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The Presidential Kitchen Cabinet
It would seem that there are much bigger issues for President-elect Barack Obama to deal with, but a number of foodies are urging him to put his food choices at the top of the list.
Alice Waters of Chez Panisse is raising her hand high, volunteering her culinary expertise along with that of Gourmet magazine editor Ruth Reichl and New York Union Square Cafe restauranteur Danny Meyer to be the guiding principles behind Obama's "kitchen cabinet."
"At this moment you have a unique opportunity to set the tone for the changes we need to make in the way our country feeds itself," Waters writes in a letter to President-elect Obama.
Waters isn't lobbying for the job of the White House Chef, but her message is simple: Get healthy foods in the White House—ASAP. This means local, sustainable and organic produce, which will support local farmers and their livelihoods. And Waters is not alone in her thoughts. In an article by the San Francisco Chronicle, Tim Ryan, president of the Culinary Institute of America, said the promotion of locally grown food also lends itself to the reduction of transportation costs an less of a reliance on foreign oil, both issues of national concern.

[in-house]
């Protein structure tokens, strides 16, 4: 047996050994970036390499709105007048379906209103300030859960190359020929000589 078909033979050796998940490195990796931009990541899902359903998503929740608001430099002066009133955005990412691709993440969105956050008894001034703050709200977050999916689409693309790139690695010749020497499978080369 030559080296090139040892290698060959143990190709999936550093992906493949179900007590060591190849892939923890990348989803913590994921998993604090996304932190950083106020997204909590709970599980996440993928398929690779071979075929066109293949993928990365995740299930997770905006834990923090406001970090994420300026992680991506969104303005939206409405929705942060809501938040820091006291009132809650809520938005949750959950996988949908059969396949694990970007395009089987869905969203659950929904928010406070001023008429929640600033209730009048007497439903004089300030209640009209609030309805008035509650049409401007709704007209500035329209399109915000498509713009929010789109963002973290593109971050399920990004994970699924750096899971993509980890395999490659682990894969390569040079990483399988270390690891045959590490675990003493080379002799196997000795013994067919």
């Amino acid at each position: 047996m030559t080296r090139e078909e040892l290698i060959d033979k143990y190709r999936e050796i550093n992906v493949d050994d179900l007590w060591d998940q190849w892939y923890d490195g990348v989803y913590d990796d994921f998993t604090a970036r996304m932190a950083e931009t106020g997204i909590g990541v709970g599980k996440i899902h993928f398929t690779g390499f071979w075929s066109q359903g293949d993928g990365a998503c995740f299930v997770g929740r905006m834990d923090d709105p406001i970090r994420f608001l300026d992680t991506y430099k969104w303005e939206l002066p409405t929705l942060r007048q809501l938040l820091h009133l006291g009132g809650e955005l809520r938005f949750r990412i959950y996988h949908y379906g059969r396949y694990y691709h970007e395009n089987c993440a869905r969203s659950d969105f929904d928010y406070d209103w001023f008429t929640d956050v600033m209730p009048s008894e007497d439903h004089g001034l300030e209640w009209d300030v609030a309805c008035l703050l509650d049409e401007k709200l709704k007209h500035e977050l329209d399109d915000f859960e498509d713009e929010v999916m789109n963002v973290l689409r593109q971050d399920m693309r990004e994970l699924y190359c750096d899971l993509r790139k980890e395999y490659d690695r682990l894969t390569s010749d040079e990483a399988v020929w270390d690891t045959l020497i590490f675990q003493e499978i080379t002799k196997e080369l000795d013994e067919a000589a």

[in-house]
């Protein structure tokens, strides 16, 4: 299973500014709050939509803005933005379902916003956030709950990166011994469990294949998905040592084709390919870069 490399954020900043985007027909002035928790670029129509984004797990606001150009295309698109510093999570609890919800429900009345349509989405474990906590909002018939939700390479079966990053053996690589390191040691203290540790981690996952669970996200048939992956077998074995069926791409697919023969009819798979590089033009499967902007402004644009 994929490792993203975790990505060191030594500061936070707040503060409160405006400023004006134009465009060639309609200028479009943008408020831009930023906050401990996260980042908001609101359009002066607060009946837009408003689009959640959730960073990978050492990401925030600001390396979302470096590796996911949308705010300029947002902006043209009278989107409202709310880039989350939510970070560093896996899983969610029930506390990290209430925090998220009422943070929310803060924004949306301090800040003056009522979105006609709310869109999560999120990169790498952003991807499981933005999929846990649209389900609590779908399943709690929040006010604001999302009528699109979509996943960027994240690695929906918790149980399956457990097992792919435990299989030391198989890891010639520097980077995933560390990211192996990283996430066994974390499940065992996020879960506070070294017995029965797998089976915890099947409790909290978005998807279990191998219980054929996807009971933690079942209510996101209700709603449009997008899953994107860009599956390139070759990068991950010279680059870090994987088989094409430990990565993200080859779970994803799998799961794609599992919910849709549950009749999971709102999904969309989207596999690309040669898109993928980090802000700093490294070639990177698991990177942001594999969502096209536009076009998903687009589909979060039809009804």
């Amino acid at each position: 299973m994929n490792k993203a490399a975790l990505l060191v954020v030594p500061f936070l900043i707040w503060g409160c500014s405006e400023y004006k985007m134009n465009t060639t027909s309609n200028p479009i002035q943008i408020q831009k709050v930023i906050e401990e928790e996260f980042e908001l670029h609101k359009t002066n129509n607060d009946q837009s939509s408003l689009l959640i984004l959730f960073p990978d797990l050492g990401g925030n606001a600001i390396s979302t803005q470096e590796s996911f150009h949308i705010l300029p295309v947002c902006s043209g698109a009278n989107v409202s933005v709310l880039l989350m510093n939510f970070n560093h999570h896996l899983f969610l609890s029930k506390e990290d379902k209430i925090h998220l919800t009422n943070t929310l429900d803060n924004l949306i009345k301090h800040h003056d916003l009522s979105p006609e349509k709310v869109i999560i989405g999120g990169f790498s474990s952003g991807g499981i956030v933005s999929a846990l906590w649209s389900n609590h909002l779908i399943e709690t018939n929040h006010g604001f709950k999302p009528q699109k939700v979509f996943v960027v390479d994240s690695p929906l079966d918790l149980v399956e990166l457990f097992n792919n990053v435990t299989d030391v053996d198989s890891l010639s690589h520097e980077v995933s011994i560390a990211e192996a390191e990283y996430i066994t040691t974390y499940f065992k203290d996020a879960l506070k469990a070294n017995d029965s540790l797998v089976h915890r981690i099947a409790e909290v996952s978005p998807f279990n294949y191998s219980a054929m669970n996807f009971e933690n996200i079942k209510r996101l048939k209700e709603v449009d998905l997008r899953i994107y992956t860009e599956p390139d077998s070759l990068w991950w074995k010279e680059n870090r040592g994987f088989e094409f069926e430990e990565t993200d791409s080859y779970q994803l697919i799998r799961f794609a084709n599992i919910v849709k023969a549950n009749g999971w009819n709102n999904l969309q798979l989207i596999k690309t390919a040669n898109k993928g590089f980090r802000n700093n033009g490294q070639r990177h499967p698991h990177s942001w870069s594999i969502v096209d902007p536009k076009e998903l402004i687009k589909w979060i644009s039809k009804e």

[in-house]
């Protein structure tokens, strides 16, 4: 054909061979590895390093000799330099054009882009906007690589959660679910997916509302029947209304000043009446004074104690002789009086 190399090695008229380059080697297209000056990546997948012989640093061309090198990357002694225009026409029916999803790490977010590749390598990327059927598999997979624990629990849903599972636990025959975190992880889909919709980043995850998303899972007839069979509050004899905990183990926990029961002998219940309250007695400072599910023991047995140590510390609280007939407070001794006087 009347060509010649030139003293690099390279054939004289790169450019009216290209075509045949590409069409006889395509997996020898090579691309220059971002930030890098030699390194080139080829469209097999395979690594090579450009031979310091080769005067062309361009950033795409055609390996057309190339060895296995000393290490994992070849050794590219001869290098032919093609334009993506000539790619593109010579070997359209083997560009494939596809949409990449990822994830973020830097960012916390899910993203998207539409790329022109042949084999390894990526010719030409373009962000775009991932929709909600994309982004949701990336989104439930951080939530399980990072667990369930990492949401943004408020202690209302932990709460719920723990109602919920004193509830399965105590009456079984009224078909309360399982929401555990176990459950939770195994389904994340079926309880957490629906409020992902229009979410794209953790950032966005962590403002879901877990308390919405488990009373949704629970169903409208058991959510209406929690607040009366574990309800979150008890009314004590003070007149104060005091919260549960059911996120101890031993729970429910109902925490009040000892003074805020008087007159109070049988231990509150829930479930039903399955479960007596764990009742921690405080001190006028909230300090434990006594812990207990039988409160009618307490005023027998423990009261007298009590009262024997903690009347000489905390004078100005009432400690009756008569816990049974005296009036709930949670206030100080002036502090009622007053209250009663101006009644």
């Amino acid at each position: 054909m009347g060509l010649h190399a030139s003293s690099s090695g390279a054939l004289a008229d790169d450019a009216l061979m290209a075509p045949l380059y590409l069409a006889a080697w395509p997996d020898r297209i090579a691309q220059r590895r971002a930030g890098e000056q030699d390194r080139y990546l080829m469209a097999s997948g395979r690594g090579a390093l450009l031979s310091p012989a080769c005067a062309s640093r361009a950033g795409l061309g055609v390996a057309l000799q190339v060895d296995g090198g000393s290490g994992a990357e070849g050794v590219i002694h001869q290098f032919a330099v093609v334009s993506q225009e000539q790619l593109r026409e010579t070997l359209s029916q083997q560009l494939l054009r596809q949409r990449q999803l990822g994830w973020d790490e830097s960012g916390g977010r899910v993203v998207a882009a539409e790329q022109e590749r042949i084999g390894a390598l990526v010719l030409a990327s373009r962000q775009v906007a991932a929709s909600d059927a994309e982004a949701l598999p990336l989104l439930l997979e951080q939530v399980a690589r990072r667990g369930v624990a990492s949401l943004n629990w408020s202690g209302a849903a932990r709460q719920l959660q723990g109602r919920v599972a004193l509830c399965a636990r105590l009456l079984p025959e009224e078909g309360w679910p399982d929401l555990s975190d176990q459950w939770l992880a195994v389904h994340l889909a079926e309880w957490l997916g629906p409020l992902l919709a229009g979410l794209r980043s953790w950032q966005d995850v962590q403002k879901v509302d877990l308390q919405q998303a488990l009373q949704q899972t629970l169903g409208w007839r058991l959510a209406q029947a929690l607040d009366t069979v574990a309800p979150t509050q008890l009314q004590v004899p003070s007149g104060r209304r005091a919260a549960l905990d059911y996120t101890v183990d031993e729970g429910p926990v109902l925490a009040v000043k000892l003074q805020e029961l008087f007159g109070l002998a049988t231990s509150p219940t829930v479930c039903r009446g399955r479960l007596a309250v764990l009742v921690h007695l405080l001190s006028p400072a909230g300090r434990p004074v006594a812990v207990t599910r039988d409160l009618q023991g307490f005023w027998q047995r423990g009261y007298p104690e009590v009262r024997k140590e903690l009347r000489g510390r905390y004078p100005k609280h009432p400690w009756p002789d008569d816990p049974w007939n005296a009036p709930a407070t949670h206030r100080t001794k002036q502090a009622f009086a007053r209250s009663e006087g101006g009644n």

Michael Pollan, author of In Defense of Food, would like to see a White House Garden similar to Eleanor Roosevelt's. He and 89 other activists, including Chronicle Food Matters columnist Marion Nestle, signed a petition last week, urging the President-elect to choose a secretary of agriculture that will conserve a number of food issues, including the support of local farmers.
I don't know that this issue is one with which I am primarily concerned, seeing as how the economy is having such a toll on the average Joe that being picky about food is just not an option. But I am an avid supporter of local farmers and having a President who supports that effort would be oh-so-nice. Should this be a priority for the President-elect, when there are so many other pressing issues to deal with first?